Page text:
Around 2010 or so, Anthony West, editor of the Philadelphia Public Record, asked me to suggest revisions to the newspaper’s website. At the time, the paper maintained two websites. One contained an archive of older issues in the “Issuu” format (a way of displaying PDFs as an animated newspaper), and the other was an archive of a press-release edition of the paper. Tony also requested that any revision to the website would have to meet a very important goal: the newspaper staff shouldn’t have to learn a lot of complex procedures to post a story to the website.
I proposed an approach where the website would be closer to the actual newspaper, where the material could be cross-posted without any difficulty– for example, they could simply cut-and-paste a story from Word or Quark Express into the site. (Tony and I had worked together on the Friends of Clark Park website, where we followed a similar principle.) I was told that the newspaper’s owner, Jimmy Tayoun, really liked the “Issuu” of older issues, so that had to be incorporated into the design.
So I had to find a design that mimicked the newspaper’s layout. Happily, Gabfire Themes offered several themes that certainly looked good. The theme called Transcript had several advantages. It had a nice, slightly-overcrowded look that the actual newspaper had. It offered several options for the placement of articles and things like Issuu. And best of all, it enabled the editors to “place” stories without having to learn anything terribly complicated.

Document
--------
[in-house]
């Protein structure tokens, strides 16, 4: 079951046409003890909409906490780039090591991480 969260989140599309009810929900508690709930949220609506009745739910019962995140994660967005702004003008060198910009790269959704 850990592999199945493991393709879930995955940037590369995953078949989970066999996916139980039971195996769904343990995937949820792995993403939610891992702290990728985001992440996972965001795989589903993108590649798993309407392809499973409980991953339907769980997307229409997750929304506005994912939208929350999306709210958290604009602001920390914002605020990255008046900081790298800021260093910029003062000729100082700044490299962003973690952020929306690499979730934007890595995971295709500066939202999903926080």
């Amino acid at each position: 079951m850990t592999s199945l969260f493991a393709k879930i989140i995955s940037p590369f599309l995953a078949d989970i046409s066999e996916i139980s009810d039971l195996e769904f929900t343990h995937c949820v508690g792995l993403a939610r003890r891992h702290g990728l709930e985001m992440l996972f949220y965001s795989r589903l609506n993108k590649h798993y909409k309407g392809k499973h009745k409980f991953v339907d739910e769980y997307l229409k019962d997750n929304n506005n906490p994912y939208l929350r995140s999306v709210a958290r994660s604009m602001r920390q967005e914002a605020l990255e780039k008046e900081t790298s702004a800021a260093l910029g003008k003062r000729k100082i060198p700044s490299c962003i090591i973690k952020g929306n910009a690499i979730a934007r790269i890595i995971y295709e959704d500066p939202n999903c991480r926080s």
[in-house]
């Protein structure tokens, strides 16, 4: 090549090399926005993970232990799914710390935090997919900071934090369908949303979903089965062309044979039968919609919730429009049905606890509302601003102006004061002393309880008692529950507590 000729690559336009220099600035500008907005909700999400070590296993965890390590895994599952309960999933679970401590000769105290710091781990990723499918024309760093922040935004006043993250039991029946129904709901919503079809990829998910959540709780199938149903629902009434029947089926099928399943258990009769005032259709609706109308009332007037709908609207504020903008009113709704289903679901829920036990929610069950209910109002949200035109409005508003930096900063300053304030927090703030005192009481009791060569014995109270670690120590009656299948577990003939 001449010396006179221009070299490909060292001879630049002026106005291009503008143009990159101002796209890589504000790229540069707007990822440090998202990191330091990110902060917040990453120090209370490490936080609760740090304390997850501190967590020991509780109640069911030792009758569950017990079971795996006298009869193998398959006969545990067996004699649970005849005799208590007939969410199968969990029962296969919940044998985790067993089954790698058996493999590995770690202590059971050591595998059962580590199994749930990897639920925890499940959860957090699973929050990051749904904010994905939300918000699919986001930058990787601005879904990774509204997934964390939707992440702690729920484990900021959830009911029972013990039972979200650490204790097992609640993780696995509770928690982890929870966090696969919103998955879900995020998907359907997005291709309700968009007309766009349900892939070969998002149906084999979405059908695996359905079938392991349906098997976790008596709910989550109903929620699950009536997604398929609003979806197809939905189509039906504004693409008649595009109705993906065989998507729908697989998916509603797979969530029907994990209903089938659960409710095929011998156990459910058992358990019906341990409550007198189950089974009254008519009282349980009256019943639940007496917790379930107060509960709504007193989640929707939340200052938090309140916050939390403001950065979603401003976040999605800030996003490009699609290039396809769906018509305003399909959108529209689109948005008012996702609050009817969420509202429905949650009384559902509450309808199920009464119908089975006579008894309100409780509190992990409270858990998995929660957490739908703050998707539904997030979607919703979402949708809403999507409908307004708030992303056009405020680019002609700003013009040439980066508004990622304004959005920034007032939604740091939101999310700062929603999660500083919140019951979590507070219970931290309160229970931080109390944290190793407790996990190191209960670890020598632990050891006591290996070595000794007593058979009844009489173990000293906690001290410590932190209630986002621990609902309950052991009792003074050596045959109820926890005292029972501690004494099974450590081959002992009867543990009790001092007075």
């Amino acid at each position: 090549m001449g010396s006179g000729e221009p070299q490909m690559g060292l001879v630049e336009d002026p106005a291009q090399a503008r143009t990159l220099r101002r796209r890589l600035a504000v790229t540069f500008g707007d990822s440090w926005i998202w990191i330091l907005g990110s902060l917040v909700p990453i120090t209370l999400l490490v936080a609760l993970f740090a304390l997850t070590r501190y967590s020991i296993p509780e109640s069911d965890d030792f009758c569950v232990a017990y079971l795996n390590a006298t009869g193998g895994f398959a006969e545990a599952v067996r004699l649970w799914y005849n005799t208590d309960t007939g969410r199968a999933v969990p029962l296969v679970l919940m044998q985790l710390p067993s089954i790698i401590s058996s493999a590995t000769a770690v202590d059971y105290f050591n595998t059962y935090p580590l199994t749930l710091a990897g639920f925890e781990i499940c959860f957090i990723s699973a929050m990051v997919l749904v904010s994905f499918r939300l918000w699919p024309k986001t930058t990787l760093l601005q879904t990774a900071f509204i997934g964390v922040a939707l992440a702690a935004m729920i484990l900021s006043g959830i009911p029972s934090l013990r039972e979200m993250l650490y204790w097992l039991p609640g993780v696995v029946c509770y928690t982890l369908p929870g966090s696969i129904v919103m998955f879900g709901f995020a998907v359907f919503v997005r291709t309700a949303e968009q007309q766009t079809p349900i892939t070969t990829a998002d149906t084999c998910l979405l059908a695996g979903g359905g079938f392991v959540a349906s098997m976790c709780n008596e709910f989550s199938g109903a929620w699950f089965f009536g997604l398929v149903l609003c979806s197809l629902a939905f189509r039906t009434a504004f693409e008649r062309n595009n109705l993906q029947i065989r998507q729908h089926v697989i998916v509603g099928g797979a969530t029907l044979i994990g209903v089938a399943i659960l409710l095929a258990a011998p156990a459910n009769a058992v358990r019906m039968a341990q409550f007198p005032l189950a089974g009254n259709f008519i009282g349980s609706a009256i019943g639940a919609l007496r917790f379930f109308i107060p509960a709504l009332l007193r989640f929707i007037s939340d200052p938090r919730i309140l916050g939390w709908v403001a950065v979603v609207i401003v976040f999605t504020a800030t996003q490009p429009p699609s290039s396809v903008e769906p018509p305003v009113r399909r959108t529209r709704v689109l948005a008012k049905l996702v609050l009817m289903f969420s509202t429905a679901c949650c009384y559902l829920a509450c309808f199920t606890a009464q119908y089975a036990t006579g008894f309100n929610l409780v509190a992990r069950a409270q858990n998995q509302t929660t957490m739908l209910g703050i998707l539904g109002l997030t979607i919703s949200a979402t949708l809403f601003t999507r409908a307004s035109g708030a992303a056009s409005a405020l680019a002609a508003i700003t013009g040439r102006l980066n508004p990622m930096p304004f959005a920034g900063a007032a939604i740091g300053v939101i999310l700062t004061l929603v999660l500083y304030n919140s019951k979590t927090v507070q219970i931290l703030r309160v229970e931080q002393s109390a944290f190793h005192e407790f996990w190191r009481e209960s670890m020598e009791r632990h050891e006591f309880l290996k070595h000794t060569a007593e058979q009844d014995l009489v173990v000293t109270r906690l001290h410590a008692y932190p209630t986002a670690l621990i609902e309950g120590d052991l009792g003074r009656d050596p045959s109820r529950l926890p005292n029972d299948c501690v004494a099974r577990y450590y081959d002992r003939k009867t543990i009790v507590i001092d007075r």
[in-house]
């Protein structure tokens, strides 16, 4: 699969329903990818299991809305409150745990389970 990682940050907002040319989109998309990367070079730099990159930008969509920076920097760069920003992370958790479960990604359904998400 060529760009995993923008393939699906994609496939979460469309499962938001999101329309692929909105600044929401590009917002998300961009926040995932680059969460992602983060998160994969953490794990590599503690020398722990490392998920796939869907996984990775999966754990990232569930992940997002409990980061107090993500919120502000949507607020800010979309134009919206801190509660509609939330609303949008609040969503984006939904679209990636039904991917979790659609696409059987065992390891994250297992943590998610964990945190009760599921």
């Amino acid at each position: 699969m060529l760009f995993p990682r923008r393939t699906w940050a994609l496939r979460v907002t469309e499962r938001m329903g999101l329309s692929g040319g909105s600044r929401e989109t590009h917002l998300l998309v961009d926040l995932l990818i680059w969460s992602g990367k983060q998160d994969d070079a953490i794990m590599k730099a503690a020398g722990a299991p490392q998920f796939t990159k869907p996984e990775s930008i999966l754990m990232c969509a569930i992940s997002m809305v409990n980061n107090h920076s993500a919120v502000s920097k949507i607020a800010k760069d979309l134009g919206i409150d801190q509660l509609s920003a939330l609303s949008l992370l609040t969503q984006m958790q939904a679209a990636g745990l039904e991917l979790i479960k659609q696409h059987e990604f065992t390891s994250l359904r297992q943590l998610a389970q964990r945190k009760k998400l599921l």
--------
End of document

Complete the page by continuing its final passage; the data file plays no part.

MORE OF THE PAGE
If you have a look at the site, you’ll notice that the stories appear in several block-areas throughout the page. There’s the Featured Stories “slider” that fades between photos in the upper left. There are the “Latest News” stories down the middle. Further down, there are areas for stories under Business, Opinion, the continuing feature “Pols on the Street,” etc. But the editors don’t have to place the stories by hand: all they have to do is assign a story to a particular category, such as “Pols on the Street,” and the story appears in its proper place. The website handles the layout. And once Tony and I decided which areas should hold what stories, and I gave his staff a quick tutorial on How To Do This, the Public Record site was an integral part of the newspaper’s operation.
From time to time, the paper asks me for some follow-up consultation: adding and testing a particular widget, a minor tweak here and there, a quick round of training for a new staff member. The only major glitch occurred when the site reached the memory limits of the server service they’d purchased, and fixing that required a change in billing and coordinating with tech support to migrate the site.